Posted: Jan 18, 2011 5:34 am
by natselrox
Mr.Samsa wrote:I don't think it's a matter of what's "true", but simply a matter of believing what makes him feel good. In a sense, it's more like a kind of 'hope', in the same way the parents of a lost child "believing" that they'll find their kids alive doesn't mean that they know or think that the claim is true, but simply that they want it to be because it makes them feel better than the alternative.

I have no problem with people holding this line of reasoning - if they don't think they have logical or scientific reasons for believing in god, then their claims are completely their business and I see no reason to try to change their minds (assuming that their beliefs don't impact on the happiness of others).

I think I agree. Quite a flimsy thread to hang your happiness by but whatever floats your boat I guess.

As far as I know, there is no difference between the benefits provided by each specific religion - they all increase lifespan, happiness, number of friends, as well as reducing the rate of depression and other mental disorders. You can find numerous articles on these findings in a number of psychology journals, they're very common. Most notably: Psychology of Religion and Spirituality.

I'm highly sceptical of these claims. Are you claiming that followers of Islam and Buddhism experience the same benefits when other variables are controlled? The religions vary significantly in what they preach and how they expect their followers to behave. In fact, if the religions have anything in common, I think, it's their tendency to instill guilt in the followers, their tendency to teach the followers to ignore the reality and assign external anthropic causes to natural events etc. A pathetic life, I'd say.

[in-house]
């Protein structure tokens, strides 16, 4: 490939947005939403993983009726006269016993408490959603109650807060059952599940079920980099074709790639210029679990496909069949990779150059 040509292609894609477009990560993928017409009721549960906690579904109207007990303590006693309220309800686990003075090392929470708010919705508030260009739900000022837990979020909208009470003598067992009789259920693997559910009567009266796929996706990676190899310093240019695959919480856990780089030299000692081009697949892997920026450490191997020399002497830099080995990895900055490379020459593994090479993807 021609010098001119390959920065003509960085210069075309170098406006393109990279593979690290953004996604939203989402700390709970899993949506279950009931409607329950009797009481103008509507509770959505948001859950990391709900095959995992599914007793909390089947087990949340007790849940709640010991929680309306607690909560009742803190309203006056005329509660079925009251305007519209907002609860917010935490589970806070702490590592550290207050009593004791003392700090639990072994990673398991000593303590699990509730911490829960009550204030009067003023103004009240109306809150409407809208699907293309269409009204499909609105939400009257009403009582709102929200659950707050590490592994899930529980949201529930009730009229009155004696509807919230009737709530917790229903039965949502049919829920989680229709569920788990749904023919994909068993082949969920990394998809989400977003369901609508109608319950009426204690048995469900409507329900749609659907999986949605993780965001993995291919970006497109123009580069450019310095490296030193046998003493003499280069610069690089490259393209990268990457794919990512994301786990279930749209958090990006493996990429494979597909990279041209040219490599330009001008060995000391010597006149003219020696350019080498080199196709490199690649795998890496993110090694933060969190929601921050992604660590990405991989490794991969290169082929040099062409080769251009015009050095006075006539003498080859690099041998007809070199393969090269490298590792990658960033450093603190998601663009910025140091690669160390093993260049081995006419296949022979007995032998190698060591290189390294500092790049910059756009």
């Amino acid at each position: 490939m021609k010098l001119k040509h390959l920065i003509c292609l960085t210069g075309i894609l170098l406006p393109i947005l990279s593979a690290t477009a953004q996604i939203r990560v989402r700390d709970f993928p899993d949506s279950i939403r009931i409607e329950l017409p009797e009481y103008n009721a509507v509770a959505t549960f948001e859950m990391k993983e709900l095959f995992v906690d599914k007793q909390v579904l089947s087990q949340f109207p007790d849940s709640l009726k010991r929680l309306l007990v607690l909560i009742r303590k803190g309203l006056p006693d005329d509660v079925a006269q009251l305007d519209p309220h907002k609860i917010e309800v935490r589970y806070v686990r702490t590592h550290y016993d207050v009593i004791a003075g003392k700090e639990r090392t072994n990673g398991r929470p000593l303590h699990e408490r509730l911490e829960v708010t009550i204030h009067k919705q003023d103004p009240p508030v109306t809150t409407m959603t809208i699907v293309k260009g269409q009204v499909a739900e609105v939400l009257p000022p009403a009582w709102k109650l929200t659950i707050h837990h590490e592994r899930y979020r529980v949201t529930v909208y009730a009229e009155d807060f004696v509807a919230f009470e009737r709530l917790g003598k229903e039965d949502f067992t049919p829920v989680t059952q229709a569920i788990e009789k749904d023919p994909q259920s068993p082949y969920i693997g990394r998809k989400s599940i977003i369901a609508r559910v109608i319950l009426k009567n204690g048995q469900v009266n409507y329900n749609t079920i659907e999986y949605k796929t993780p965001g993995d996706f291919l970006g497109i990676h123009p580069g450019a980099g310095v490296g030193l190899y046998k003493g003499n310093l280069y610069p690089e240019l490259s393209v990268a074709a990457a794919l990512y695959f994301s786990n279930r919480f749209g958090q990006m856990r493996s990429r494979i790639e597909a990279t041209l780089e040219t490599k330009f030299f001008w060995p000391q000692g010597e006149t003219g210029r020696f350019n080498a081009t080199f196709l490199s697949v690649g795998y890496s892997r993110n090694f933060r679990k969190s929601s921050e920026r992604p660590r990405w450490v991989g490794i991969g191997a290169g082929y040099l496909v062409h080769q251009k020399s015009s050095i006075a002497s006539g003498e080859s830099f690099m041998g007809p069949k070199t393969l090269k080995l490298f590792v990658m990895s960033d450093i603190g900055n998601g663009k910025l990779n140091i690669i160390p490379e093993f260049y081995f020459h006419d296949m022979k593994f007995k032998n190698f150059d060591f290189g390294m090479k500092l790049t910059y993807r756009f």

And you said, "they all increase lifespan, happiness, number of friends, as well as reducing the rate of depression and other mental disorders"? A fleeting glance at how the religious fuckwits lead their lives tells us that couldn't be farther from reality. The kids inflicting wounds on themselves (Muharram), the Catholic confession box, the Hindu temples and their obscenities all clearly point to the fact that the religious are in fact, most likely to die early, the unhappiest, and the greatest sufferers of mental disorders. Religion, does however, provide a social support network. I'll give you that.

And given how closely you scrutinise the studies in leading scientific journals, I'm a tad disappointed to see you quote the Journal of Religious Psychology or whatever the fuck it's called without a grain of salt. :naughty:

Obviously the main point that these researchers raise is that it's not the case that there is something supernatural going on, it's not like their gods protect them from the bad things in life, but belonging to a religion naturally brings about a number of personality traits that shield us from developing mental disorders (they give us purpose in life, belief in ourselves, etc) and they also provide us with huge social support networks. These are the reasons why the religious live such better lives than the non-religious (on average), so whilst it's true that we can say "Oh but we can get those things without religion!", it seems to be the case that a lot of people can't. Religion is just like a cookie cutter approach to achieving stable mental health.

Explains why the most troubled regions of the world invariably turn out to be the most religious. From Bible Belt to Pakistan, religion is the source of all evil.

Whether what they believe is "true" or not is irrelevant.